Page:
We have, after a long evaluation process looking at locations, we have identified an industrial site near Nikiski as a lead site for the potential plant and terminal. We are looking at other sites. But I think the message is, that’s potentially a very large, very complex project. And so all of the stakeholders are progressing, the analysis and looking at that project in due course and we of course are a big part of that.

Roger Read – Wells Fargo

Thank you.

Operator

Our next question comes from Robert Kessler with Tudor, Pickering, Holt and Company.

Robert Kessler – Tudor, Pickering, Holt & Co.

Hi, good morning. I see you have finalized the Canadian rail terminal project plans. Can you tell us what the total CapEx will be for that 230,000 railway facility? And then how you think about it more strategically? I know at least to me Exxon seems more like a vertical integration player where you see an opportunity in your downstream and you set up a midstream opportunity here, that you really integrate. But others seem to be using rail as more of an optionality.

So if the spreads get to a certain distance and other transport routes are not available you use them kind of opportunistically. So can you tell me how you are thinking about the expected utilization rates at that facility, is it more of a base run you are at 100% or you are leaving it out there as an option?

David Rosenthal

Yeah. I think, let me hit the first part of your question first. We would expect the all-in capital cost for that JV to be somewhere in the neighborhood of $200 million to $250 million and that’s a 50-50 joint venture. So we have got about half of that.

You know the terminal we will have, the max capacity could be upwards of 250,000 barrels a day. Out of that we’re looking at utilizing initially about 100,000 barrels a day to move our expanded production into the market. With the growing production of Western Canadian crudes so both heavy crudes and oil sands it’s prudent to be working at all of the logistics opportunities so that you do get a lot of optionality as you mentioned, but also the flexibility to be able to better pinpoint the destination of some of your crudes as various regional opportunities present themselves.

So we’re taking full advantage of all the pipeline opportunities that are out there and working on that. Other modes of transportation by water are also being utilized. And then again as is prudent we’re looking at the railcar option. So it’s all about optionality, flexibility and being able to take advantage of spreads and opportunities to maximize the overall value and we have been working on that for quite a while.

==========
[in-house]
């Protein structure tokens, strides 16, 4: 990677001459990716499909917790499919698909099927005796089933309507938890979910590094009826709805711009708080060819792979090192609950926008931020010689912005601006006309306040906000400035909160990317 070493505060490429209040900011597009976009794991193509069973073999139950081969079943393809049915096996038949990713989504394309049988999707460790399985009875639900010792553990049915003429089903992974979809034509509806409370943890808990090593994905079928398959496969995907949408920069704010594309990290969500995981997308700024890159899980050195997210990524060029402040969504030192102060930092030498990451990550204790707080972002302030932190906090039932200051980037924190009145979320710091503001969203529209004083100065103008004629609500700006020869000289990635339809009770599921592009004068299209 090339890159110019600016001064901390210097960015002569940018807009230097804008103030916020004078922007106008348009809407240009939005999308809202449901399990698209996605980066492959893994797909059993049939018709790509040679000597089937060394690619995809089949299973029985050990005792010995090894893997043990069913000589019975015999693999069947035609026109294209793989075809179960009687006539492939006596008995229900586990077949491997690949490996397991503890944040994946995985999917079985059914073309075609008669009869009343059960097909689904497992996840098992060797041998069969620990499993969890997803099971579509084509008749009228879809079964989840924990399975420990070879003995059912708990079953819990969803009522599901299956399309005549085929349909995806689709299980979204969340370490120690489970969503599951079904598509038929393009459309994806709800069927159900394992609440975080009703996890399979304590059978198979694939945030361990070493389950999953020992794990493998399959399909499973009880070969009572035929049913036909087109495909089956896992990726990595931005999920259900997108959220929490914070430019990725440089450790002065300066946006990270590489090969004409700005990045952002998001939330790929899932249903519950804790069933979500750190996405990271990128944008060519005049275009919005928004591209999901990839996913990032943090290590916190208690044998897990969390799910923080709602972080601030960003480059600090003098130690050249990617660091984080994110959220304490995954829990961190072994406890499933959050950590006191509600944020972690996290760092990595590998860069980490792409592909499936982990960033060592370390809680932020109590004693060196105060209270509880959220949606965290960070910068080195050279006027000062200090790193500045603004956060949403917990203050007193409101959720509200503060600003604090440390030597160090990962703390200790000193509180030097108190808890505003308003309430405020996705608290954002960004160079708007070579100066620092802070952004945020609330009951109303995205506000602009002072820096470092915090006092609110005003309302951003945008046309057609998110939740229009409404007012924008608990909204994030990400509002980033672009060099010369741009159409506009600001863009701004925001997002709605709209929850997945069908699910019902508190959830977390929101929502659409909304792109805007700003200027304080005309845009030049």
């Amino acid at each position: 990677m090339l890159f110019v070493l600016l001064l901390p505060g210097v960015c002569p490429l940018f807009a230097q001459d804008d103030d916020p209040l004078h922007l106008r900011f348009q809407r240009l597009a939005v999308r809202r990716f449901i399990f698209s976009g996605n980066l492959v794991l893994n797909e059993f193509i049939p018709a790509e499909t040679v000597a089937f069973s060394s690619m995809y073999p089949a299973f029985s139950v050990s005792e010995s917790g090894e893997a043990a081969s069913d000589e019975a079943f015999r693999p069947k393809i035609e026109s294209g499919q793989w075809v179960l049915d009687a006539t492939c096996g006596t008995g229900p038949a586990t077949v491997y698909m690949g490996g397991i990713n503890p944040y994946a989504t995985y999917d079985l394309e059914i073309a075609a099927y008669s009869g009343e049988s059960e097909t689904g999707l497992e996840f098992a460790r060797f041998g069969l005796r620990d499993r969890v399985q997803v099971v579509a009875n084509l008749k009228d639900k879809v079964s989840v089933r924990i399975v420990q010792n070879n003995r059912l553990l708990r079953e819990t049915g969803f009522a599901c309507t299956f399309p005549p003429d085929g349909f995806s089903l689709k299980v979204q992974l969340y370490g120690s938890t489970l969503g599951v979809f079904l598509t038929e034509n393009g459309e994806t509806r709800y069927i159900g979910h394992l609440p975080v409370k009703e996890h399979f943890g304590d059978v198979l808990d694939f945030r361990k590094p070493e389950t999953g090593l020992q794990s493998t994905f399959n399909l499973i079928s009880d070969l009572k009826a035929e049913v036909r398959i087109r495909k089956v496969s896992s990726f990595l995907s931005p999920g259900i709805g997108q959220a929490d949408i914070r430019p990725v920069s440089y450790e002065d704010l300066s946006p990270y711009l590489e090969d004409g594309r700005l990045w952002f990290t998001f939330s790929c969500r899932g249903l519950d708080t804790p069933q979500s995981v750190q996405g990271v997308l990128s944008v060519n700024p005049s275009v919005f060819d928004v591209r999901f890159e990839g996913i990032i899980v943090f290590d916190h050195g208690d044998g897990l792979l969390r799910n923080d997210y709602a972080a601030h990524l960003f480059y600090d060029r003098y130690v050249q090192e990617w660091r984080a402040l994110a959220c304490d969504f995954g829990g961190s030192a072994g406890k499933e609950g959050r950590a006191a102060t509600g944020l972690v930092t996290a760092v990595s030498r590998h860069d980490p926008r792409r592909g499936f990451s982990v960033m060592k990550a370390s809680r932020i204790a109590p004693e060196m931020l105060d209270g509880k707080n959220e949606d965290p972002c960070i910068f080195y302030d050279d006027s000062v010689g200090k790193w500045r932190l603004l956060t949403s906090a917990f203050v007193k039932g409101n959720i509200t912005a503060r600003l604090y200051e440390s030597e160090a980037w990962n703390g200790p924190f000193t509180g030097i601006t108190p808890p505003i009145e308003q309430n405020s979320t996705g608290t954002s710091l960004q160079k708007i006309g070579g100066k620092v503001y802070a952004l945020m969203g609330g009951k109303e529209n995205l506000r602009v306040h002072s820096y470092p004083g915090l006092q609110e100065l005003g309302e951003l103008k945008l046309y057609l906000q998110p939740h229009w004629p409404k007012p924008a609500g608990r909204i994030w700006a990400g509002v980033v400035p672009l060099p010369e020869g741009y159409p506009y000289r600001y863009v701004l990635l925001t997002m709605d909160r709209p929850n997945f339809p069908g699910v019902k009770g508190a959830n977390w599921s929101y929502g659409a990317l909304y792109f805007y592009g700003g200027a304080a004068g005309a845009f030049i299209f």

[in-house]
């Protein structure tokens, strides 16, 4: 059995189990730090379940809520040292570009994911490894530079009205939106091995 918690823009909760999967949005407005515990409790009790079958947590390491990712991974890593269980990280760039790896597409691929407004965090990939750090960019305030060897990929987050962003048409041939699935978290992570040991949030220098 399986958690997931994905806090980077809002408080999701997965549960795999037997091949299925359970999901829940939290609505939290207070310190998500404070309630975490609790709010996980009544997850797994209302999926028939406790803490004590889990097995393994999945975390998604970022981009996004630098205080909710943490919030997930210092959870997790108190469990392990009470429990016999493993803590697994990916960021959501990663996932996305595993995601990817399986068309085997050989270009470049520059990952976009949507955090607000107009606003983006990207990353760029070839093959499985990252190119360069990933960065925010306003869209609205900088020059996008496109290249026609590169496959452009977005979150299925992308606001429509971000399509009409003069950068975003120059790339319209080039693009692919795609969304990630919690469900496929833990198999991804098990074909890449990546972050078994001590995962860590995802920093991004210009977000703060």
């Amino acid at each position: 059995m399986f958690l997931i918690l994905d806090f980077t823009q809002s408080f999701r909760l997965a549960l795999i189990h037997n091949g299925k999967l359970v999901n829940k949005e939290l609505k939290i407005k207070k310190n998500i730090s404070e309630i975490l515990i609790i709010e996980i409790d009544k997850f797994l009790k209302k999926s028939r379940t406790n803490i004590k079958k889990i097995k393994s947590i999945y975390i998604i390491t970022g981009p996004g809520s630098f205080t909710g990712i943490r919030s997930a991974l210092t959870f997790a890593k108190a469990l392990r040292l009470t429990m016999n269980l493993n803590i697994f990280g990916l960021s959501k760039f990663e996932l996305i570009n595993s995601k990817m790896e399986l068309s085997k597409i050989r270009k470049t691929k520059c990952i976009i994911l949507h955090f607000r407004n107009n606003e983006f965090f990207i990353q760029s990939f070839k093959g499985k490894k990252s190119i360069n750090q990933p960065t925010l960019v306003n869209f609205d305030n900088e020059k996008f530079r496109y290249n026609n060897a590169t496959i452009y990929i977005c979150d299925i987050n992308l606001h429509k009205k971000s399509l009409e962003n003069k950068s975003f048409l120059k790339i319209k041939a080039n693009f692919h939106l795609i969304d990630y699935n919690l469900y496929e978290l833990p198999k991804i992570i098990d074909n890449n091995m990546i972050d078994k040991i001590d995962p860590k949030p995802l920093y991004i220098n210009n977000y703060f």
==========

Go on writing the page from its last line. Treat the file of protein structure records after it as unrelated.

The other thing you have in the flexibility on the transportation piece is it really helps us on both the integration with our own refining circuit as well as have any opportunity and viability to make third-party sales. And so the more options you have the more flexibility you have, the better off you are to divert production to areas different than what you might have originally planned. So we’re taking all of that into consideration.

Robert Kessler – Tudor, Pickering, Holt & Co.

Makes sense. Thanks for the clarification.

Operator

Our next question comes from Pavel Molchanov with Raymond James.

Pavel Molchanov – Raymond James & Associates, Inc.

Hey guys. Well just one from me and this is a high level question. On the day that the Senate Energy Committee is debating crude oil export policy I know that Exxon’s perspective on this is kind of we closely watch. So any thoughts on the issue and where the company stands?

David Rosenthal

Sure. I would be happy to talk about that. It’s a topical subject. First of all our response is principal-based as you would probably guess. And as a company we fully support free markets, free trade. We oppose any barriers or restrictions to free trade and open investment across the value chain in the energy sector. And over time I think it’s pretty clear that barriers to free trade can actually lead to higher prices, dampen economic growth and prosperity and in this case could potentially harm energy security by limiting diversity of supplies.

So trade is good, free trade is the best way to maximize the economic value of any enterprise including the oil and gas enterprise, generates the most jobs, generates the most revenue to the taxing authorities. And so across the business that’s what we support and we would not advocate putting any restrictions at any point along a manufacturing value chain even if it might benefit some part of our business.